(a)A military judge shall be detailed to each general court-martial. Subject to regulations of the Secretary concerned, a military judge may be detailed to any special court-martial. The Secretary concerned shall prescribe regulations providing for the manner in which military judges are detailed for such courts-martial and for the persons who are authorized to detail military judges for such courts-martial. The military judge shall preside over each open session of the court-martial to which he has been detailed.
(b)A military judge shall be a commissioned officer of the armed forces who is a member of the bar of a Federal court or a member of the bar of the highest court of a State and who is certified to be qualified for duty as a military judge by the Judge Advocate General of the armed force of which such military judge is a member.
(c)The military judge of a general court-martial shall be designated by the Judge Advocate General, or his designee, of the armed force of which the military judge is a member for detail in accordance with regulations prescribed under subsection (a). Unless the court-martial was convened by the President or the Secretary concerned, neither the convening authority nor any member of his staff shall prepare or review any report concerning the effectiveness, fitness, or efficiency of the military judge so detailed, which relates to his performance of duty as a military judge. A commissioned officer who is certified to be qualified for duty as a military judge of a general court-martial may perform such duties only when he is assigned and directly responsible to the Judge Advocate General, or his designee, of the armed force of which the military judge is a member and may perform duties of a judicial or nonjudicial nature other than those relating to his primary duty as a military judge of a general court-martial when such duties are assigned to him by or with the approval of that Judge Advocate General or his designee.
(d)No person is eligible to act as military judge in a case if he is the accuser or a witness for the prosecution or has acted as investigating officer or a counsel in the same case.
(e)The military judge of a court-martial may not consult with the members of the court except in the presence of the accused, trial counsel, and defense counsel, nor may he vote with the members of the court.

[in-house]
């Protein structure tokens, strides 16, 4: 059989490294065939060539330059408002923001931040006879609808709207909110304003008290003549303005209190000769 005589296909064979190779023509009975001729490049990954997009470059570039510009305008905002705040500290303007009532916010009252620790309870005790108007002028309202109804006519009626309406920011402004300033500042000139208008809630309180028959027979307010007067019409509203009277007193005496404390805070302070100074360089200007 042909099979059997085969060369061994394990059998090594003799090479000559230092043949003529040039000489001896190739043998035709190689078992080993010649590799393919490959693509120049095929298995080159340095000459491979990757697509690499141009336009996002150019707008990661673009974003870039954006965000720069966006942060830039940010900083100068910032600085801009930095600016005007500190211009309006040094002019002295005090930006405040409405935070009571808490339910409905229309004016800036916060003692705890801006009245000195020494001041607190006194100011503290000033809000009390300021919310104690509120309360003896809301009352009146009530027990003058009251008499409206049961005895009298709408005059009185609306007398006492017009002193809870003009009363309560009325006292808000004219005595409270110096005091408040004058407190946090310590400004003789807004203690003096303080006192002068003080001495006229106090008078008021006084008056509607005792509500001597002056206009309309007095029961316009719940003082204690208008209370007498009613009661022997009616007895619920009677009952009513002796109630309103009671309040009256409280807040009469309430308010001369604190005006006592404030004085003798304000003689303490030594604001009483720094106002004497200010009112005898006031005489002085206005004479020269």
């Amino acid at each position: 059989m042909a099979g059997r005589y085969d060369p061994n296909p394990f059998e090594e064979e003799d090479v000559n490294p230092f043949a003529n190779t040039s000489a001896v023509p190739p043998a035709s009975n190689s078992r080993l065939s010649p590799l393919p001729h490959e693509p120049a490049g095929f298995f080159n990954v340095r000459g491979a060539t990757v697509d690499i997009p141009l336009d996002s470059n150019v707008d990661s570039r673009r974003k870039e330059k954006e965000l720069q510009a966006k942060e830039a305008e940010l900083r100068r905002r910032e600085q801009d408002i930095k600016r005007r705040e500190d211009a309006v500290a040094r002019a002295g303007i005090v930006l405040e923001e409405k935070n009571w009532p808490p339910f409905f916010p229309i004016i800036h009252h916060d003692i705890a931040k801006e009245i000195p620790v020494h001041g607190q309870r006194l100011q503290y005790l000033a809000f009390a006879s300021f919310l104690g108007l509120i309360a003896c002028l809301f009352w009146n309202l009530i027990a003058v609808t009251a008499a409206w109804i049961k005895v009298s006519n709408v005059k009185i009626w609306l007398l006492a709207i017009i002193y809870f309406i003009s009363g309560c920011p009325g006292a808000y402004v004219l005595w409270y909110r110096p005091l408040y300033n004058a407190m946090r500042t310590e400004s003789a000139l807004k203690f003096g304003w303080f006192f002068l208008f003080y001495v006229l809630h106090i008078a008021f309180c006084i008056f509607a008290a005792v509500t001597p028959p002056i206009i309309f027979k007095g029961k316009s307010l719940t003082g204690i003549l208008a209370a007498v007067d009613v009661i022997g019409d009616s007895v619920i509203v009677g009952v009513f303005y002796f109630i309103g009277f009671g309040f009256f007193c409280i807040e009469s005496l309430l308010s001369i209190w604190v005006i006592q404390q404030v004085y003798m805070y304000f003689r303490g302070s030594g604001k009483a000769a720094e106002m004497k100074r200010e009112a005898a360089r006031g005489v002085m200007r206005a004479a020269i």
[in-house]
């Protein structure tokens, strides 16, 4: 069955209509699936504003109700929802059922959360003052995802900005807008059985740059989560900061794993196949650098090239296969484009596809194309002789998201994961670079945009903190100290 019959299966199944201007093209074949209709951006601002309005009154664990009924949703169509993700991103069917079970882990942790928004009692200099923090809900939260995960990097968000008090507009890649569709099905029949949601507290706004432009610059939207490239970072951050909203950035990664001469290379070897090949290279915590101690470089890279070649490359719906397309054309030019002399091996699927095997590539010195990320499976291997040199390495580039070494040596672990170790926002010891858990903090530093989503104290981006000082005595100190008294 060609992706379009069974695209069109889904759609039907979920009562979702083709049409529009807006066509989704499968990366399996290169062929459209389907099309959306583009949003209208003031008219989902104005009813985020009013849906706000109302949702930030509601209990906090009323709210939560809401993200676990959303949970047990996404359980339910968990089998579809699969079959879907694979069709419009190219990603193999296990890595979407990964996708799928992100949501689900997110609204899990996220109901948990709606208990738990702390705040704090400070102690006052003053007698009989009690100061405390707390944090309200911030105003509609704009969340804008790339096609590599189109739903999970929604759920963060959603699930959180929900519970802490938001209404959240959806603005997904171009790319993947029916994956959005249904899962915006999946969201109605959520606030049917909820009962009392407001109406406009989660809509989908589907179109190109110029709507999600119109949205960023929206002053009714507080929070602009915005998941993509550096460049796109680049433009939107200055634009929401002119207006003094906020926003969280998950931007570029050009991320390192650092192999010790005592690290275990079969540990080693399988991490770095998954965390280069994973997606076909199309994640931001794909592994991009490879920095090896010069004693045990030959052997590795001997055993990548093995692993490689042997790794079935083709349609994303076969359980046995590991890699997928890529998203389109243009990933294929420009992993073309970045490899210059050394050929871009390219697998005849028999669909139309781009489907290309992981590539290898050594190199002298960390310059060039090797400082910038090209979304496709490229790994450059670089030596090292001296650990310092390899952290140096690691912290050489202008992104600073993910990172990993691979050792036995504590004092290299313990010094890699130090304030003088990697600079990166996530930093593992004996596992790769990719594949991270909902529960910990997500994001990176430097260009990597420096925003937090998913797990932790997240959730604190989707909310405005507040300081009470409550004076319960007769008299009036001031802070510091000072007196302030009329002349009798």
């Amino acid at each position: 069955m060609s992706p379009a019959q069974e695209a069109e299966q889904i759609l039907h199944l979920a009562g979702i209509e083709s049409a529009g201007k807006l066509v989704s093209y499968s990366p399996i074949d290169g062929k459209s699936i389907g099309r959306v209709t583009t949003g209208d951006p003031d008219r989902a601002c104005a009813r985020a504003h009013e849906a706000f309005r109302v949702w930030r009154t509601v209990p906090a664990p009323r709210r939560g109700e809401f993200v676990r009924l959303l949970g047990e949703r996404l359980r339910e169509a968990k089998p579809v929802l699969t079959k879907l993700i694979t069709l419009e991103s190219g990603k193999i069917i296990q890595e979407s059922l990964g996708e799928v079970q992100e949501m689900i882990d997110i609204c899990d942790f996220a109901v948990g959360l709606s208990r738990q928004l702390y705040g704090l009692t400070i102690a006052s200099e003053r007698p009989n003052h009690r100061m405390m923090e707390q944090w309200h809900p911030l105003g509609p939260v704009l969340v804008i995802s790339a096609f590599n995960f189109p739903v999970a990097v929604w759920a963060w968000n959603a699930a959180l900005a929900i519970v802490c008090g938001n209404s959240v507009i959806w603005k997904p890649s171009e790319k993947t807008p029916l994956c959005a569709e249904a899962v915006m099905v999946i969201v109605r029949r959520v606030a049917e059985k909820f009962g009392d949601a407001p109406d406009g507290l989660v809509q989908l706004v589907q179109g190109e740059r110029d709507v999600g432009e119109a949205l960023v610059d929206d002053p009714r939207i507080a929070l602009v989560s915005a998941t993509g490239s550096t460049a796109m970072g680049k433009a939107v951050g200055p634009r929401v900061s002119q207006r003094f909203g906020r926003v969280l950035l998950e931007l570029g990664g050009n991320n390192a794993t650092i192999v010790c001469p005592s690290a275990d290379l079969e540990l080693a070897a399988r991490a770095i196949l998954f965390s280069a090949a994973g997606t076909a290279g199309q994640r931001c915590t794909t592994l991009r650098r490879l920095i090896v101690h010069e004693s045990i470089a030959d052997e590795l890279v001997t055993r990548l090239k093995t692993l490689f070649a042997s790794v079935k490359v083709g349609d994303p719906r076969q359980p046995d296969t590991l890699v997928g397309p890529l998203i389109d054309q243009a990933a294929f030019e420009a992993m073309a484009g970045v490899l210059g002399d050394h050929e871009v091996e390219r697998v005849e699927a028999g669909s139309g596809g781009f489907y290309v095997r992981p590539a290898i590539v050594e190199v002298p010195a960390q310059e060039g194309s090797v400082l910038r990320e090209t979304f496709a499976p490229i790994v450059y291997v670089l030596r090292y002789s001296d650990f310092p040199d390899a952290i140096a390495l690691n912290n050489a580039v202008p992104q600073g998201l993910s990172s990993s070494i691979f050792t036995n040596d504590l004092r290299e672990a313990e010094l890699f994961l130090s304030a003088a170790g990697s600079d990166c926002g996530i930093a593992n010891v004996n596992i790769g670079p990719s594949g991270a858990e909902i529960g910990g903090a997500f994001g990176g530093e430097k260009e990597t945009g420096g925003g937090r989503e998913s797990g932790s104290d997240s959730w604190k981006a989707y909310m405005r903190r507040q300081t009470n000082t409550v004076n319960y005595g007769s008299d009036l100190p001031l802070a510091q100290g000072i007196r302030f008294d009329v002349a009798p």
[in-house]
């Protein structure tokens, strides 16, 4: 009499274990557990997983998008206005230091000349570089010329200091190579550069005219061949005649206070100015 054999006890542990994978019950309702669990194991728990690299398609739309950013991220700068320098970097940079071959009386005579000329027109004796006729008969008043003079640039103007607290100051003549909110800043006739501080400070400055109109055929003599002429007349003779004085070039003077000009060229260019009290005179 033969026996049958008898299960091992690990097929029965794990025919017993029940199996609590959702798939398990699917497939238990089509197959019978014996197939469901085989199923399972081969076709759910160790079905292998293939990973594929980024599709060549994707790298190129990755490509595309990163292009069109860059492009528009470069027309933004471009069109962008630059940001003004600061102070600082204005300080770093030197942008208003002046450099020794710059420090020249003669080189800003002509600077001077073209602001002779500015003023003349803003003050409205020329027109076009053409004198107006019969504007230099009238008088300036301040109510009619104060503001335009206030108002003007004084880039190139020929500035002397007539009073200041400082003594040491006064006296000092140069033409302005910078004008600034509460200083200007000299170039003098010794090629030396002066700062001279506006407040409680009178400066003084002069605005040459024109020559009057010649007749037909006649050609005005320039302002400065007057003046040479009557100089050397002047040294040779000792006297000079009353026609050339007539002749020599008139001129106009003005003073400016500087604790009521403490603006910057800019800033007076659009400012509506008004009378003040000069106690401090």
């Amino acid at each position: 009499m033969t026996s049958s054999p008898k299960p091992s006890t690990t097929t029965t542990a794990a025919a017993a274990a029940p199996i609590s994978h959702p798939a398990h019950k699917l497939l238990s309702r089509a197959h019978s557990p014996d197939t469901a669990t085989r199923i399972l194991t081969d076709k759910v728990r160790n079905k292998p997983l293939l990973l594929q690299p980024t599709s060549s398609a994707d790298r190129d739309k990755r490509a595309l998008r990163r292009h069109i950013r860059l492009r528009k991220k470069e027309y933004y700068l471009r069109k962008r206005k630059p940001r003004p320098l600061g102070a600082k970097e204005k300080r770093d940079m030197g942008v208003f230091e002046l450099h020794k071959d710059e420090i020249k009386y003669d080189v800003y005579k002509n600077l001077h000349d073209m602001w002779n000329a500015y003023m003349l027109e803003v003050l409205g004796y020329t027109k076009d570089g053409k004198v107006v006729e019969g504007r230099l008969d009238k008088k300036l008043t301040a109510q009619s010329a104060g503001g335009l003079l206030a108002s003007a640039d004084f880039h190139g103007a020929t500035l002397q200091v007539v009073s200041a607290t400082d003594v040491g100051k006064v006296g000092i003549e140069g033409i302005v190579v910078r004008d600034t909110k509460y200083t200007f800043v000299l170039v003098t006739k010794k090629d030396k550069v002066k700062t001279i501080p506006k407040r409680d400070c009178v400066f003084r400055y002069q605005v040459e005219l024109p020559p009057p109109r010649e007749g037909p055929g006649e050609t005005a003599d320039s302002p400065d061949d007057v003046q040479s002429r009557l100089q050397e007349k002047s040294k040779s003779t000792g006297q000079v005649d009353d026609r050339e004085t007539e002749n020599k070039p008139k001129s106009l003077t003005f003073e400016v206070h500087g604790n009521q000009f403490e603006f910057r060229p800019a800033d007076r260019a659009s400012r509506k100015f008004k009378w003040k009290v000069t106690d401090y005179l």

In subsection (a), the words “a commissioned” are substituted for the word “an” for clarity. The words “of the United States” are omitted as surplusage. The word “is” is substituted for the words “shall be”. The word “if” is substituted for the word “when”. The word “detail” is substituted for the word “appoint”, since the filling of the position involved is not appointment to an office in the constitutional sense.
In subsection (b), the word “may” is substituted for the word “shall”.
1983—Subsec. (a). Pub. L. 98–209, § 3(c)(1)(A), amended subsec. (a) generally, inserting provision requiring the Secretary concerned to prescribe regulations providing for the manner in which military judges are detailed for courts-martial and for the persons who are authorized to detail military judges for such courts-martial.
Subsec. (c). Pub. L. 98–209, § 3(c)(1)(B), substituted “in accordance with regulations prescribed under subsection (a). Unless” for “by the convening authority, and, unless”.
1968—Pub. L. 90–632substituted “military judge” for “law officer” and inserted reference to special court-martial.
Subsec. (a). Pub. L. 90–632substituted reference to military judge for references to law officer and such law officer’s requisite qualifications, inserted reference to special court-martial and regulations of the Secretary concerned governing the convening of a special court-martial, inserted provisions directing the military judge to preside over the open sessions of the court-martial to which he was assigned, and struck out provisions making law officers ineligible in a case in which he was the accuser or a witness for the prosecution or acted as investigating officer or as counsel.
Subsecs. (b) to (d). Pub. L. 90–632added subsecs. (b) to (d). Former subsec. (b) redesignated as subsec. (e) and amended.
Subsec. (e). Pub. L. 90–632redesignated former subsec. (b) as (e) and substituted “military judge” for “law officer” and struck out provision allowing consultation with members of the court on the form of the findings as provided in section
839 of this title (article 39).
Effective Date of 1983 Amendment
Amendment by Pub. L. 98–209effective first day of eighth calendar month beginning after Dec. 6, 1983, but not to affect the designation or detail of a military judge or military counsel to a court-martial before that date, see section 12(a)(1), (2) ofPub. L. 98–209, set out as a note under section
801 of this title.
Effective Date of 1968 Amendment
Amendment by Pub. L. 90–632effective first day of tenth month following October 1968, see section 4 ofPub. L. 90–632, set out as a note under section
801 of this title.
Statutory References to Law Officer Deemed References to Military Judge
Pub. L. 90–632, § 3(a),Oct. 24, 1968, 82 Stat. 1343, provided that: “Whenever the term law officer is used, with reference to any officer detailed to a court-martial pursuant to section
826(a) (article 26(a)) of title 10, United States Code [subsec. (a) of this section], in any provision of Federal law (other than provisions amended by this Act [see Short Title of 1968 Amendment note set out under section
801 of this title] or in any regulation, document, or record of the United States, such term shall be deemed to mean military judge.”
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